King of Fighters is a household name when it comes to fighting games. It’d have to be, if this is the thirteenth one. While I’m not a fighting game grognard or whatever the term is, I do know what I enjoy in fighting games – and as they go, this game will serve as your old-school beat-em-up fun.
The plot is pretty basic. Rose Bernstein, the traditional high-society young girl with ridiculous drill-shaped hair, is hosting a King of Fighter’s tournament, with people from all across the world fighting for the title. Meanwhile, a guy who I honestly thought was a girl works with another guy who I thought was a girl (Ash Crimson and Saiki, respectively), to try and resurrect Orochi, this source of unspeakable world-shattering power that spends most of its time glowing ominously. The Story Mode details this in semi-animated cutscenes, featuring plenty of distinct characters (including fighters from previous games), who mostly just talk about how much they hate what’s going on or how they’re manipulating everything. The scenes move slowly, and pressing any button skips them outright, rather than accelerating the text. Pre-fight banter dialogue is more entertaining, if pretty typical (“hey Mai, you sure are pornily dressed” “What, why, I’ll kill you”). It feels more like a visual novel with fighting games in between; I’m not certain this is a good thing.
Actual fights on normal difficulty are pretty challenging. You usually fight in teams of three, with fighters subbing out as they’re beaten, but you can do one-on-one in Versus. You can pause the game to look at moves at any time, but most fighters have similar attack patterns. Every move is a pattern of ‘roll down from left to right or vice-versa, and then kick or punch’, to provide a variety of moves. The game doesn’t actually tell you what the moves are beyond the names; experimentation is the key. I played it with a friend in multiplayer, and his comments was that the controls were pretty responsive. I’d say too responsive at times, preventing you from pull off moves if you accidentally tap the Dpad too hard. The different fighters play differently, with different reaches and attack variations that you need to learn to best use them.
Or you can always button-mash. Generally you can pull off most basic moves with little coordination; the power moves are less simple, and reward players who manage to actually master the timing necessary to pull it off. However, against the AI at its best (especially against bosses), you’re going to have a tough time. The final boss is pretty cheap, sticking you in place and repeatedly grabbing you. He’s the only time I got really, painfully frustrated with the AI; this was all on normal difficulty, so you can adjust it on the options screen.
Aside from standard Arcade mode, the Story and Versus mode, there’s also a tutorial that teaches you how to pull off certain moves (some are much harder than others), a Practice mode where you can teach yourself how to pull of combos (you’ll need it against bosses); and a Mission mode where you can do challenges like Time Attack or Survival. Playing unlocks character art, as well as cutscenes (which lets you skip to certain battles in Story mode), and you can check your stats. I’m sure more characters will be available online, giving some of the cutscene-only characters some play-time.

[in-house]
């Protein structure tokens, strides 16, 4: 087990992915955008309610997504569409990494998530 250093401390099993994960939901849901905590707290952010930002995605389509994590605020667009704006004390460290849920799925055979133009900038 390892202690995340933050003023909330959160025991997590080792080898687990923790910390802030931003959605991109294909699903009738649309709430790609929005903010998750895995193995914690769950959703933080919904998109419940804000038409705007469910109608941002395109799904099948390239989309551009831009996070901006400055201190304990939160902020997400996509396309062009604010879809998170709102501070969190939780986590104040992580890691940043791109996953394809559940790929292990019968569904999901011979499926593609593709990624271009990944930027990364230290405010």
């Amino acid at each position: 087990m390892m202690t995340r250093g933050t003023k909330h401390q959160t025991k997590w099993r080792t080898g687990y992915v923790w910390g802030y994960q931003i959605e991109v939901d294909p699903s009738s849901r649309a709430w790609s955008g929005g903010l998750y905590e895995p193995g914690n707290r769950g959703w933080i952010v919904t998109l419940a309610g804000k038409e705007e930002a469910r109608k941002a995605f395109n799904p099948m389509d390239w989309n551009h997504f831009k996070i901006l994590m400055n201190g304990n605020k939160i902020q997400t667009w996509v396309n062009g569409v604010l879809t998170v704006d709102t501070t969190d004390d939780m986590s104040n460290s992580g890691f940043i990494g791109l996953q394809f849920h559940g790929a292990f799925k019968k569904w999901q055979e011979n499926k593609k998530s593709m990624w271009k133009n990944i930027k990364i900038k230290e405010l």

Graphically, it’s quite good. The sprites are well-animated, with multiple frames even when they’re standing still. The cutscenes are brightly coloured, and though they’re often clearly partially-animated still images, the effect works. I think they might have put too much animation detail in some characters (not to mention a certain exclusively-female tendency to suffer clothing damage if killed with super move), but I’m not complaining. It’s nice to see sprite animation attempt to advance rather than simply become static in the face of 3D images. The backgrounds are nice and colourful, and have plenty of things going on that wind up distracting me (Why are there pigs?! What’s a little girl doing there!). Think of it as ‘Where’s Waldo’ as you get beaten on by a creepy eyepatch woman. I would go as far to say that it is a beautiful game to play.
The character voices have no English localization, so you’re using the original dialogue in fights, which is the only place where there’s recorded dialogue. ‘Engrish’ is common in the battle quips, though the actual translations in cutscenes seem pretty solid and coherent. The music, a mix of ominous classical and rock guitar riffs, is fine but not particularly noticeable.
Try this out. You’ll have fun if you take the time to practice, and play against your friends. It’s a decent game to have out for when you’re playing around after work.